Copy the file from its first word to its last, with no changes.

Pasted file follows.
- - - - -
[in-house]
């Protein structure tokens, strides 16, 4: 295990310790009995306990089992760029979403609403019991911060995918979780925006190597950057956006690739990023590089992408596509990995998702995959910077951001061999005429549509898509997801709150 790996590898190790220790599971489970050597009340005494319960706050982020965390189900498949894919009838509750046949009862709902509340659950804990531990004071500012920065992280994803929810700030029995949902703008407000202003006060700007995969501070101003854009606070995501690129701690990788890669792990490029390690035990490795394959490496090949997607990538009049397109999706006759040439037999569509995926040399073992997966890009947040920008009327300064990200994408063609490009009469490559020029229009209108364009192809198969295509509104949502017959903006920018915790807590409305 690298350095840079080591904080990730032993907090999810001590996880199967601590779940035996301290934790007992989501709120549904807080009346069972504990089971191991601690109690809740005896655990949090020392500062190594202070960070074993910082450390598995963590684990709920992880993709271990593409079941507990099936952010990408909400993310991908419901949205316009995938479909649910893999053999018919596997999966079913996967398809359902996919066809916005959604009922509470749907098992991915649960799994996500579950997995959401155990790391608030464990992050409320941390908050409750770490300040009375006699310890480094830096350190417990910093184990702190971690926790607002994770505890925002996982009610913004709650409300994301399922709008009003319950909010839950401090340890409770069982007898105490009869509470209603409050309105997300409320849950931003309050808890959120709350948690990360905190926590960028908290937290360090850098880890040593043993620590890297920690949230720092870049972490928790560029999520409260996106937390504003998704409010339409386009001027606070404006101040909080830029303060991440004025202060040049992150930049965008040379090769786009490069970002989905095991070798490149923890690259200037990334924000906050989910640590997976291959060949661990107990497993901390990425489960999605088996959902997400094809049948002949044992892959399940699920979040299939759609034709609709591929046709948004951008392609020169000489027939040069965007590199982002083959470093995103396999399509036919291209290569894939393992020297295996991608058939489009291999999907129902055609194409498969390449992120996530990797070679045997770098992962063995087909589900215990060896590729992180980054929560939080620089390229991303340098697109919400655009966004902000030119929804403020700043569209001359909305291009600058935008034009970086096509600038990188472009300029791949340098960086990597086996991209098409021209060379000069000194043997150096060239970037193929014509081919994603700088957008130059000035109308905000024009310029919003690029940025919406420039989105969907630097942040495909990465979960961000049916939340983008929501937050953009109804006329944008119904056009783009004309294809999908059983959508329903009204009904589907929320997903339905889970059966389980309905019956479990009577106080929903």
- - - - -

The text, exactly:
[in-house]
């Protein structure tokens, strides 16, 4: 295990310790009995306990089992760029979403609403019991911060995918979780925006190597950057956006690739990023590089992408596509990995998702995959910077951001061999005429549509898509997801709150 790996590898190790220790599971489970050597009340005494319960706050982020965390189900498949894919009838509750046949009862709902509340659950804990531990004071500012920065992280994803929810700030029995949902703008407000202003006060700007995969501070101003854009606070995501690129701690990788890669792990490029390690035990490795394959490496090949997607990538009049397109999706006759040439037999569509995926040399073992997966890009947040920008009327300064990200994408063609490009009469490559020029229009209108364009192809198969295509509104949502017959903006920018915790807590409305 690298350095840079080591904080990730032993907090999810001590996880199967601590779940035996301290934790007992989501709120549904807080009346069972504990089971191991601690109690809740005896655990949090020392500062190594202070960070074993910082450390598995963590684990709920992880993709271990593409079941507990099936952010990408909400993310991908419901949205316009995938479909649910893999053999018919596997999966079913996967398809359902996919066809916005959604009922509470749907098992991915649960799994996500579950997995959401155990790391608030464990992050409320941390908050409750770490300040009375006699310890480094830096350190417990910093184990702190971690926790607002994770505890925002996982009610913004709650409300994301399922709008009003319950909010839950401090340890409770069982007898105490009869509470209603409050309105997300409320849950931003309050808890959120709350948690990360905190926590960028908290937290360090850098880890040593043993620590890297920690949230720092870049972490928790560029999520409260996106937390504003998704409010339409386009001027606070404006101040909080830029303060991440004025202060040049992150930049965008040379090769786009490069970002989905095991070798490149923890690259200037990334924000906050989910640590997976291959060949661990107990497993901390990425489960999605088996959902997400094809049948002949044992892959399940699920979040299939759609034709609709591929046709948004951008392609020169000489027939040069965007590199982002083959470093995103396999399509036919291209290569894939393992020297295996991608058939489009291999999907129902055609194409498969390449992120996530990797070679045997770098992962063995087909589900215990060896590729992180980054929560939080620089390229991303340098697109919400655009966004902000030119929804403020700043569209001359909305291009600058935008034009970086096509600038990188472009300029791949340098960086990597086996991209098409021209060379000069000194043997150096060239970037193929014509081919994603700088957008130059000035109308905000024009310029919003690029940025919406420039989105969907630097942040495909990465979960961000049916939340983008929501937050953009109804006329944008119904056009783009004309294809999908059983959508329903009204009904589907929320997903339905889970059966389980309905019956479990009577106080929903």